> TOCH Symphonies Francis 9997052 [CC]: Classical Reviews- May2002 MusicWeb(UK)






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Ernst TOCH (1887-1964)
Symphonies No. 2, Op. 73 and No. 3, Op. 75.
Berlin Radio Symphony Orchestra
Alun Francis
Recorded in the Jesus-Christus Kirche, Berlin in April and June 1999.
CPO 999 705-2 [DDD] [60’11]

 

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Reviewing the Buchberger String Quartets of Toch’s Eleventh and Thirteenth Quartets (also on CPO, 999 687-2), I confessed to being bowled over by the composer’s seeming super-abundance of invention, and towards the end of my review I referred to this disc, originally issued in 2000. It would indeed appear that the symphonies are as worthy of consideration as the quartets. Toch’s symphonies are products of his compositional Indian Summer: the Second was composed in 1951; the Third in 1955. The Second is dedicated to Albert Schweitzer, and Toch added the words, ‘I will not go until you bless me’ from Genesis after completion. It is scored for standard orchestra, to which two harps, organ and piano duet are added. The musical argument is taut and serious, the mood frequently angst-ridden. The very opening of the symphony sets the scene perfectly: distorted, arresting fanfares capture the attention, and Toch’s closely argued structure never allows the concentration to drop. The mastery of counterpoint is particularly impressive.

The performance is good. Only a bad trumpet split that should have been re-taken two minutes into the piece betrays a lack of available studio and/or editing time. Much more important is the way Francis and the Berlin Radio Symphony Orchestra capture the shadowy nature of the scherzo (‘sehr leicht’) and the way they follow the tempo direction of the Adagio to show it in the best possible light: ‘Adagio ma non strascinare,’ Adagio, ‘but not dragging’.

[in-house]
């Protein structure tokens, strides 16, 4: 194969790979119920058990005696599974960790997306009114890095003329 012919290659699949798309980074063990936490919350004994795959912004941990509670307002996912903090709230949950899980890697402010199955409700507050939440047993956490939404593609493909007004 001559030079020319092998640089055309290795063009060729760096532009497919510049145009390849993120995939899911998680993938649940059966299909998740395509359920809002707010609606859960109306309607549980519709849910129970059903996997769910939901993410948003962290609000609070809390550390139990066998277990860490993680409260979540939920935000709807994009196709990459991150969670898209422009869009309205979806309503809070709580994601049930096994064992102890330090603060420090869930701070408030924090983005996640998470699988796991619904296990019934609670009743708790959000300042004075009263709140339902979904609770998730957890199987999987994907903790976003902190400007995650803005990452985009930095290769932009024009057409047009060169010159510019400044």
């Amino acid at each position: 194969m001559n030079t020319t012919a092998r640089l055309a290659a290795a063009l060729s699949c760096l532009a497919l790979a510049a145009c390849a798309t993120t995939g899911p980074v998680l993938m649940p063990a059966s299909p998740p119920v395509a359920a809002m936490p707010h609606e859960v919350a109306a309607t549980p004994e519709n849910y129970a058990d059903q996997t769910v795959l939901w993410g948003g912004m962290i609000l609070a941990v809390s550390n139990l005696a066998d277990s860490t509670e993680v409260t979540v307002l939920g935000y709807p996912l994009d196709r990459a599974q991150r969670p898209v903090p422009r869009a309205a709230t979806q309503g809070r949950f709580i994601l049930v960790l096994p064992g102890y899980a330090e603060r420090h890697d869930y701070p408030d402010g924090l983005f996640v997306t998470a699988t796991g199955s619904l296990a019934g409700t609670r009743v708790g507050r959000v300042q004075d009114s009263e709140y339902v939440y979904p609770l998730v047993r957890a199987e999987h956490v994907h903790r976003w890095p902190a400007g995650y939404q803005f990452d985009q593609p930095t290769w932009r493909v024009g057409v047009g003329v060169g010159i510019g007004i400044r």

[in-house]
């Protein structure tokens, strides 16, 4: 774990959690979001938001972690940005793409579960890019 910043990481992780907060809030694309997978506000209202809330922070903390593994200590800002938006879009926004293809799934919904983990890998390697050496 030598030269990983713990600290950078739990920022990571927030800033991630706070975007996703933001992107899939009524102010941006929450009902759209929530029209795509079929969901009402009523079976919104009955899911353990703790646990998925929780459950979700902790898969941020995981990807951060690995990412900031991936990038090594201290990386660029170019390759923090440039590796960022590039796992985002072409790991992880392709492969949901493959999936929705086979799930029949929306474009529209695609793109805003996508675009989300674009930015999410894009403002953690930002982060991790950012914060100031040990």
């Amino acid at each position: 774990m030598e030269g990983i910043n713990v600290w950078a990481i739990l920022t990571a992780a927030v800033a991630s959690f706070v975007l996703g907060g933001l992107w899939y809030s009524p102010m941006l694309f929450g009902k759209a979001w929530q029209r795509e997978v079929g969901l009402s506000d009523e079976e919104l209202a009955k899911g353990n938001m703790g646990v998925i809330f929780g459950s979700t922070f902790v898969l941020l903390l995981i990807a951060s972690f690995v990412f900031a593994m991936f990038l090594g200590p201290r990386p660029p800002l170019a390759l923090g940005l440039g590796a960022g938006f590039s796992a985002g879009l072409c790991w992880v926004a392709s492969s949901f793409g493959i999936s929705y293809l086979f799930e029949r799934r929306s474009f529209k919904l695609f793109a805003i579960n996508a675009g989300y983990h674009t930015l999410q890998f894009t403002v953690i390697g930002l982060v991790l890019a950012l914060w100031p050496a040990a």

The Third Symphony of four years later won a Pulitzer Prize in 1956, having been commissioned to celebrate the 300th anniversary of the founding of the Jewish community in the United States. Here Toch adds a Hammond organ and ‘glass balls’ to the orchestra (a vibraphone may be substituted for the latter), as well as some new instruments, like the ‘rotarion’, a wooden box containing wooden balls which makes a rumbling sound when moved. Toch saw himself continuing the line of Richard Strauss (who has used a wind machine in his Alpine Symphony) and Antheil (who had used aeroplane propellers as part of his armoury). The Third Symphony was premièred by the Pittsburgh Symphony Orchestra under William Steinberg, and a recording by them briefly appeared in the UK on EMI Matrix CDM5 65868-2. If anything the Third inspires Francis and his orchestra to even greater heights. The ‘march’ of the first movement is simply stunningly played, as is the Andante tranquillo second movement. The finale, marked ‘Allegro impetuoso’, is imbued with a busy energy (it also contains another angular call-to-arms).

All in all this is a superb disc of wonderfully fascinating music just waiting to be discovered. Perhaps there is even more freedom of compositional imagination in the string quartet disc mentioned above, but that does not make these symphonies any less riveting.

Colin Clarke

see also Toch cello works


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